In addition, as with almost all bacteria, there are different lineages with different properties, known as strains. "In one culture, we found a mixture of 30 to 40 different strains," says Prof. Dr. Schmidt. "That doesn't make it any easier to analyze and target the fermentation process."

Calcium does not affect gene activity ...

Nevertheless, the scientists have succeeded in identifying some of the genes that play an important role in the formation and degradation of bitter peptides. The focus of their interest is the gene responsible for the formation of the peptidase. It was suspected that the activity of this peptidase gene could be regulated by calcium.

New methods make it possible to record the activity of individual genes. "However, it turned out that calcium has no influence whatsoever on the activity of this gene," summarizes Prof. Dr. Schmidt. "However, we know that the pH value must drop below five within 24 hours during fermentation in order to curb gene activity."

"Of course, it would be easiest if we could grow strains that do not have this gene," he continues. "Unfortunately, however, strains of bacteria that don't have the peptidase gene can't survive on their own. They need the other strains to produce the vital peptides for them."

... but the regulation of the enzyme

Perhaps the activity of the enzyme formed could be influenced? The catch: "We have found a total of nine different regulatory points for enzyme activity," says Prof. Dr. Lutz Fischer from the Department of Biotechnology and Enzyme Science. "And depending on the bacterial strain, calcium can have a different effect. Sometimes it promotes enzyme activity, and in another strain it reduces it."

"In recent work, however, a clear trend is emerging," says Prof. Dr. Fischer. "The cow's own milk enzymes, such as cathepsin and plasmin, are probably not the cause." Rather, the added bacterial cultures, which are necessary for the fermentation of the milk or milk concentrates, seem to be solely responsible.

Challenge: Selection of starter cultures

The challenge now is to put together the various bacterial cultures in such a way that, on the one hand, the bacteria can still perform their desired task, but, on the other hand, as few as possible or none at all of the bitter peptides are present in the finished product.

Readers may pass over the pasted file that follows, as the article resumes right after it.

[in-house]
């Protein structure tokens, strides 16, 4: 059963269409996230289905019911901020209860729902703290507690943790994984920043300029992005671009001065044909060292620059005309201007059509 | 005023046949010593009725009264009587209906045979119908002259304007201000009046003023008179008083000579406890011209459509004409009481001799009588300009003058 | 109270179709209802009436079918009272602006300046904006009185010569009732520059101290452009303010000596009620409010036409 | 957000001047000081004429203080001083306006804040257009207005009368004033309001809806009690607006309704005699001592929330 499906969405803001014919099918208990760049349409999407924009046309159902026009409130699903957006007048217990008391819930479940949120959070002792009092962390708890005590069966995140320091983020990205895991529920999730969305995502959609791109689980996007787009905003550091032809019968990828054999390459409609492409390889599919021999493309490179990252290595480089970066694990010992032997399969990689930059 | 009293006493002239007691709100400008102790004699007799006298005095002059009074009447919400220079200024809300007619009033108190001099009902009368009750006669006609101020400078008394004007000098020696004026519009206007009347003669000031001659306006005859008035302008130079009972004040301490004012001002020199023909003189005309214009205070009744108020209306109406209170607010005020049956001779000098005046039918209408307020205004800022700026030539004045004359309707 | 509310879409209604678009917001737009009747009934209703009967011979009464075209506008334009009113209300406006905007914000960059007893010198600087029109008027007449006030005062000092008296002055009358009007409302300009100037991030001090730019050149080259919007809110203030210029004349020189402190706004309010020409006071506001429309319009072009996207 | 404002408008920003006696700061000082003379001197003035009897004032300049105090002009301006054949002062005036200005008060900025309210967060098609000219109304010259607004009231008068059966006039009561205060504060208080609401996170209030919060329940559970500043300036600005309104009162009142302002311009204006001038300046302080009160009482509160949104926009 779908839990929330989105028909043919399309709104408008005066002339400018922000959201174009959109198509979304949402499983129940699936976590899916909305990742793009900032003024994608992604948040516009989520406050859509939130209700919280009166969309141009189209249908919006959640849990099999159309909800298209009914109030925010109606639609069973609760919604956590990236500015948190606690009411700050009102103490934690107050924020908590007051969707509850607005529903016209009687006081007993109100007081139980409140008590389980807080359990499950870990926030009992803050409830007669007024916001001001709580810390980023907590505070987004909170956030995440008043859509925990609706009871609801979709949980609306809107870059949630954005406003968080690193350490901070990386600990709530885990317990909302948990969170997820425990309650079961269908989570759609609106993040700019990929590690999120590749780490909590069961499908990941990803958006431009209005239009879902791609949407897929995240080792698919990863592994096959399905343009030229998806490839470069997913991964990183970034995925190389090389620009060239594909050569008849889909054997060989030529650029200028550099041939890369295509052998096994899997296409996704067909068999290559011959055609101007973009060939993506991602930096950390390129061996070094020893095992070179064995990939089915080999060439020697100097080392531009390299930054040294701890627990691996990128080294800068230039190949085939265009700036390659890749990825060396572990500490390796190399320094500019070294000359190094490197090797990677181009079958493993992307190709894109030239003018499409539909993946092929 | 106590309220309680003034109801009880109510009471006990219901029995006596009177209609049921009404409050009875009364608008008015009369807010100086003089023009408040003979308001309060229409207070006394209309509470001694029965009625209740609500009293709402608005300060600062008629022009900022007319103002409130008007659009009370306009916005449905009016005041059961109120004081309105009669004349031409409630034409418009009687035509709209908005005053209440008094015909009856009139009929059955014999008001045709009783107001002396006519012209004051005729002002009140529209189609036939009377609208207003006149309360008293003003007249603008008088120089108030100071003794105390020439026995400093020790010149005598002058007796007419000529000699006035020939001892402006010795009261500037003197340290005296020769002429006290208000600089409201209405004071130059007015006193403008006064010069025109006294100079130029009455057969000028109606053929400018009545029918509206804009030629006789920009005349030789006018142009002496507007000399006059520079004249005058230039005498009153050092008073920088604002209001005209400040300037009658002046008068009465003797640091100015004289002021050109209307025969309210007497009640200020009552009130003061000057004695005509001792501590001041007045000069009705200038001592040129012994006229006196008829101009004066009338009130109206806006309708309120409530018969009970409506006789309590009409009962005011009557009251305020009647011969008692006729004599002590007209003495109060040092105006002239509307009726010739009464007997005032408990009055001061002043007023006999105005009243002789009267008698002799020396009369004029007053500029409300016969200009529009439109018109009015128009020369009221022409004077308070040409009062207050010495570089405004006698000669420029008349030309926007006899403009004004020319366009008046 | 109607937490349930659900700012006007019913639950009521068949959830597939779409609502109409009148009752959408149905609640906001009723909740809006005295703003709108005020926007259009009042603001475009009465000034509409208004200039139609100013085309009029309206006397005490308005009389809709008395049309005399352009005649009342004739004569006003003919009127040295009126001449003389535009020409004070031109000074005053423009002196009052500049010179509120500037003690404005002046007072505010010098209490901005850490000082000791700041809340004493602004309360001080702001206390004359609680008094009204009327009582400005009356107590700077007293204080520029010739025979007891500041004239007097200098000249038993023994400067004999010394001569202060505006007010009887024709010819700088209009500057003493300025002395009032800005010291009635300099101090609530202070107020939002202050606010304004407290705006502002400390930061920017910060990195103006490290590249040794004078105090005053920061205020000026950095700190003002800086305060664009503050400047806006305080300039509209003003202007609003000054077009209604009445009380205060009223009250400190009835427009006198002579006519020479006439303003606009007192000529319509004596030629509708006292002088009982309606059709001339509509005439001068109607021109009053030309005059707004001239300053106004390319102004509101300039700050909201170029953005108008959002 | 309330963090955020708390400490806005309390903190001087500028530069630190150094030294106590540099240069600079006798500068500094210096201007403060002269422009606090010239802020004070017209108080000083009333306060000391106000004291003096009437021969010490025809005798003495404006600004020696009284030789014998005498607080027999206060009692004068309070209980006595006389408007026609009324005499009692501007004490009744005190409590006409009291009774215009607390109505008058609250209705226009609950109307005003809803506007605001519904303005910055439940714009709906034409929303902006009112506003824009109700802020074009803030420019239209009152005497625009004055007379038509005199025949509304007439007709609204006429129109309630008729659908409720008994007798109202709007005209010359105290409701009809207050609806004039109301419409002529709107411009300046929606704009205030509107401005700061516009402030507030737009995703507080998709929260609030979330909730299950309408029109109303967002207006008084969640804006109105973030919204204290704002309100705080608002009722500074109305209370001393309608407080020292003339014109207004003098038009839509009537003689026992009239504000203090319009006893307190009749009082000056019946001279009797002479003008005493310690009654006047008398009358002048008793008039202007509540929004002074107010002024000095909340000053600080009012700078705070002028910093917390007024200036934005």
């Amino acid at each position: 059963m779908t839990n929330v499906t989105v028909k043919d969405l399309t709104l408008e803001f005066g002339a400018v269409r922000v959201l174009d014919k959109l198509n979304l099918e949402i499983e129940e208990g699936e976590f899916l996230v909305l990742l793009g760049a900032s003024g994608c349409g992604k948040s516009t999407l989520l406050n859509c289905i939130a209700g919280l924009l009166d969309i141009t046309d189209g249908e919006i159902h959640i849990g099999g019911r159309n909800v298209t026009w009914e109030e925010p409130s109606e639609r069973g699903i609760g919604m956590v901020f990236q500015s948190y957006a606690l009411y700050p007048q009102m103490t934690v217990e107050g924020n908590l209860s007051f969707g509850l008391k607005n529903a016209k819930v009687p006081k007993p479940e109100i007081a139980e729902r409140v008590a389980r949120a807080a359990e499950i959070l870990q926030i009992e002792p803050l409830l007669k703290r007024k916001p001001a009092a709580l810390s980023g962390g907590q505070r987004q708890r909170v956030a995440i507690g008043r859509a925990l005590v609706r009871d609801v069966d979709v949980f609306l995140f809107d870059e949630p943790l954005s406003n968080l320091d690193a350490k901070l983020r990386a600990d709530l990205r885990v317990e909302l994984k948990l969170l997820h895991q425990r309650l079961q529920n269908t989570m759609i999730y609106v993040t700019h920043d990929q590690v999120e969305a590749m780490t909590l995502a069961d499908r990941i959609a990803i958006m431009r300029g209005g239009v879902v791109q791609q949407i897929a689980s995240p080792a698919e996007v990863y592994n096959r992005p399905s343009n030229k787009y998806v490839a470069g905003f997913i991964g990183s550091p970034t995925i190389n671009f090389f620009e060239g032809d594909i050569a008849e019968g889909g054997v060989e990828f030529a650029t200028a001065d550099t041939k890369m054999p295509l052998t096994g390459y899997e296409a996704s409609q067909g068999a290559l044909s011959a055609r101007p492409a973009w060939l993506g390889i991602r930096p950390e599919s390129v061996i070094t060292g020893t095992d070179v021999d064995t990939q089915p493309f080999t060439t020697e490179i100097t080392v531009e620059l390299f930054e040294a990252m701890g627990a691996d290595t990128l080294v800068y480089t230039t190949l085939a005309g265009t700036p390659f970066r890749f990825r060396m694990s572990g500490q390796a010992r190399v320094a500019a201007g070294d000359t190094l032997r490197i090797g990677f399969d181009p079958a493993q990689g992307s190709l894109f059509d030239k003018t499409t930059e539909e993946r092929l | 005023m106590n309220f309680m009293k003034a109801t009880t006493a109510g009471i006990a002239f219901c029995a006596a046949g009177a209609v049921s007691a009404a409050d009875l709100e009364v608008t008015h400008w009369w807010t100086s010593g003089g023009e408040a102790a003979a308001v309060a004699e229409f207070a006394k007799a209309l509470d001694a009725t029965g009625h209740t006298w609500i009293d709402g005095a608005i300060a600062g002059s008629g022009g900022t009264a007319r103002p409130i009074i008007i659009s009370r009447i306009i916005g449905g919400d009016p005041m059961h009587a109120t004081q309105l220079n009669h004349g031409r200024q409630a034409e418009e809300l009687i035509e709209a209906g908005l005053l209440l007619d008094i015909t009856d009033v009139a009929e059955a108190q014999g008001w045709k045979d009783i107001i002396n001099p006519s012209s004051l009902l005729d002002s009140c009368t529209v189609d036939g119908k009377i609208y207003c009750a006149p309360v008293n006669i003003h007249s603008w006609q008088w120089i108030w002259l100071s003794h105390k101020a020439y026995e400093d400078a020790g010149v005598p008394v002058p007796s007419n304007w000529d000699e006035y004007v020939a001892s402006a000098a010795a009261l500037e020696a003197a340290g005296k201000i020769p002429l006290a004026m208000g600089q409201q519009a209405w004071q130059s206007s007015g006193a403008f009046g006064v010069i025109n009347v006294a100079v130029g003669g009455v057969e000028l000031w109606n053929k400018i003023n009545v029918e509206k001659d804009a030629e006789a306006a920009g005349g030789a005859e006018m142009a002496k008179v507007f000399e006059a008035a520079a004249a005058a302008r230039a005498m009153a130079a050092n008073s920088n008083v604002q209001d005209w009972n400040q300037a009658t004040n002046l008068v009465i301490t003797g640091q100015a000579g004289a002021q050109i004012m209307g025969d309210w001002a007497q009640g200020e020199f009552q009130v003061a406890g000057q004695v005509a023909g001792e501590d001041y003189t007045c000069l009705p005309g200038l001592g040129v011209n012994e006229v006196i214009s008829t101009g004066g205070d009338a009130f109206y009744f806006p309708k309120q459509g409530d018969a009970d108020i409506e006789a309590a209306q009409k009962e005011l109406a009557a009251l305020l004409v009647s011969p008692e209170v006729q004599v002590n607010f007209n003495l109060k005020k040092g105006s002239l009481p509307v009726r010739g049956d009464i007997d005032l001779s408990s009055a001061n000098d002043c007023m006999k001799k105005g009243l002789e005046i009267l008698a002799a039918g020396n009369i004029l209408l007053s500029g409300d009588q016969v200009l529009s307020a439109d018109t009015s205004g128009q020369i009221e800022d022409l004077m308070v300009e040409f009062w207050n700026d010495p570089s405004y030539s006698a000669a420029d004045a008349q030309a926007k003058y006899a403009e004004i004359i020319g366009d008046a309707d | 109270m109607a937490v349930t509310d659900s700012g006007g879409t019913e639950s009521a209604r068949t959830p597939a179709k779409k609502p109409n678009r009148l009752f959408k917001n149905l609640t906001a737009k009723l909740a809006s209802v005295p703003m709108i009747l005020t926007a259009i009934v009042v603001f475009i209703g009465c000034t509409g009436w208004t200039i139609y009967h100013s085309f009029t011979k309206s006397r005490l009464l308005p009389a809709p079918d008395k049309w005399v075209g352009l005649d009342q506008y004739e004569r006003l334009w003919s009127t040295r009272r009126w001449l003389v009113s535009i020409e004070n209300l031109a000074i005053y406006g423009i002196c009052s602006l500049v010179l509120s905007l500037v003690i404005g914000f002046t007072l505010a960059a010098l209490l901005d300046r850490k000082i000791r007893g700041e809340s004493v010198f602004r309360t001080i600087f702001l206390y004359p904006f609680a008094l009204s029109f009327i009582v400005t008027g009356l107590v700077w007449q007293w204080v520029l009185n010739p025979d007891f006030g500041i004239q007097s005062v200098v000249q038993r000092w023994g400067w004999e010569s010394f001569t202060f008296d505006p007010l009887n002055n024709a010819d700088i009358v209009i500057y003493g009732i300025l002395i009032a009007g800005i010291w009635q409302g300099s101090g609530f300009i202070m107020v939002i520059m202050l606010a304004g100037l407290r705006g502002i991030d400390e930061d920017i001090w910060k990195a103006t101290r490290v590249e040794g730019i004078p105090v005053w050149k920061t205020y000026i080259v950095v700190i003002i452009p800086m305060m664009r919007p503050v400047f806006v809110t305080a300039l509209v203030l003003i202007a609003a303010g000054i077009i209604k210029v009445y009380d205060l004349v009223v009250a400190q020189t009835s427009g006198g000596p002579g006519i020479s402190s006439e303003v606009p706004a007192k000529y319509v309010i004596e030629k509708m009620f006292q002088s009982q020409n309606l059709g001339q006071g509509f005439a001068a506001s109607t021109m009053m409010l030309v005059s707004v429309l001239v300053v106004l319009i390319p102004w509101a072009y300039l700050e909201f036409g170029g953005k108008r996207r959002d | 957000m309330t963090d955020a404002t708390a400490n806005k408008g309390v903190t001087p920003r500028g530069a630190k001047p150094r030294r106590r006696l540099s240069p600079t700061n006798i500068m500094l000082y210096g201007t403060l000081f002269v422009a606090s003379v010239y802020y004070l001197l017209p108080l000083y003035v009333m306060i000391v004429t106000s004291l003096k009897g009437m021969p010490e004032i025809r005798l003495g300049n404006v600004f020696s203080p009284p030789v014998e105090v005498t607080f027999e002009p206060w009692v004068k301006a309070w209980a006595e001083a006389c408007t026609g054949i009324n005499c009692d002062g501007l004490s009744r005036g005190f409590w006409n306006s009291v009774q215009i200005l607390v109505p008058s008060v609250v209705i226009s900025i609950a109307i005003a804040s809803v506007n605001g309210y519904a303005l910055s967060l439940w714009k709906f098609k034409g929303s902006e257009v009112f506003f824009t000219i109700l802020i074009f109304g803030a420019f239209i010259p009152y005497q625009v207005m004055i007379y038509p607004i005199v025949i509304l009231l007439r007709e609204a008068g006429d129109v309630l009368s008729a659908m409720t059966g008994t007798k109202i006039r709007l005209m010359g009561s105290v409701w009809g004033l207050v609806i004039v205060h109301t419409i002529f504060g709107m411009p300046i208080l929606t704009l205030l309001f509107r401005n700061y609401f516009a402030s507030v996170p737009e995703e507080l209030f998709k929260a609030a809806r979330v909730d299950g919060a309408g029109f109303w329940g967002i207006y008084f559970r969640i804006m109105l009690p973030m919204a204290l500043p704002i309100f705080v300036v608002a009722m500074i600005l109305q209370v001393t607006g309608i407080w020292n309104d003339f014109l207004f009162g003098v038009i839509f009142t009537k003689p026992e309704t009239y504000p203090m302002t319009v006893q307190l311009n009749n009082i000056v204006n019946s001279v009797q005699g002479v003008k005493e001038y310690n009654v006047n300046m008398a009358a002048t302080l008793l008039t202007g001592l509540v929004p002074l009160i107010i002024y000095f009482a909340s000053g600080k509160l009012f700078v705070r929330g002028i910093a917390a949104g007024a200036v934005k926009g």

Therefore, the scientists recommend the manufacturers of starter cultures to use enzymatic tests in addition to classical culture and molecular biological techniques. This is because, according to current knowledge, the formation of bitter peptides is mainly decided at the enzyme level.

BACKGROUND: Project "Reduction of bitterness of fermented milk products with increased calcium content by selection of suitable starter cultures - influence of lactic endogenous and exogenous peptidases"

The aim of the project was to investigate the influence of lactic endogenous peptidases and that of exogenous peptidases of starter cultures on the formation of bitterness in fresh cheese. Particular attention was to be paid to the influence of calcium content, as there is an increased content of calcium ions in concentrated dairy products and such fermented products exhibit increased bitterness.

The project started on 1 October 2017 and ran for three years. The German Federal Ministry for Economic Affairs and Energy (BMWi) provided a total of 448,130 euros as part of the "IGF - Industrielle Gemeinschaftsforschung" funding programme, of which 153,070 euros went to the Biotechnology and Enzyme Science subject area, 152,090 euros to the Food Microbiology and Hygiene subject area and 142,970 euros to the Dairy Science and Technology subject area. The project sponsor is the German Federation of Industrial Research Associations (AiF).

BACKGROUND: Research heavyweights

Scientists at the University of Hohenheim acquired 33.9 million euros in third-party funding for research and teaching in 2019. In loose succession, the series "Schwergewichte der Forschung" presents outstanding research projects with a financial volume of at least 350,000 euros for instrumental research or 150,000 euros for non-instrumental research.

Note: This article has been translated using a computer system without human intervention. LUMITOS offers these automatic translations to present a wider range of current news. Since this article has been translated with automatic translation, it is possible that it contains errors in vocabulary, syntax or grammar. The original article in German can be found here.

Facts, background information, dossiers
  • milk
  • lactic bacteria
  • food microbiology
  • cream cheese
More about Uni Hohenheim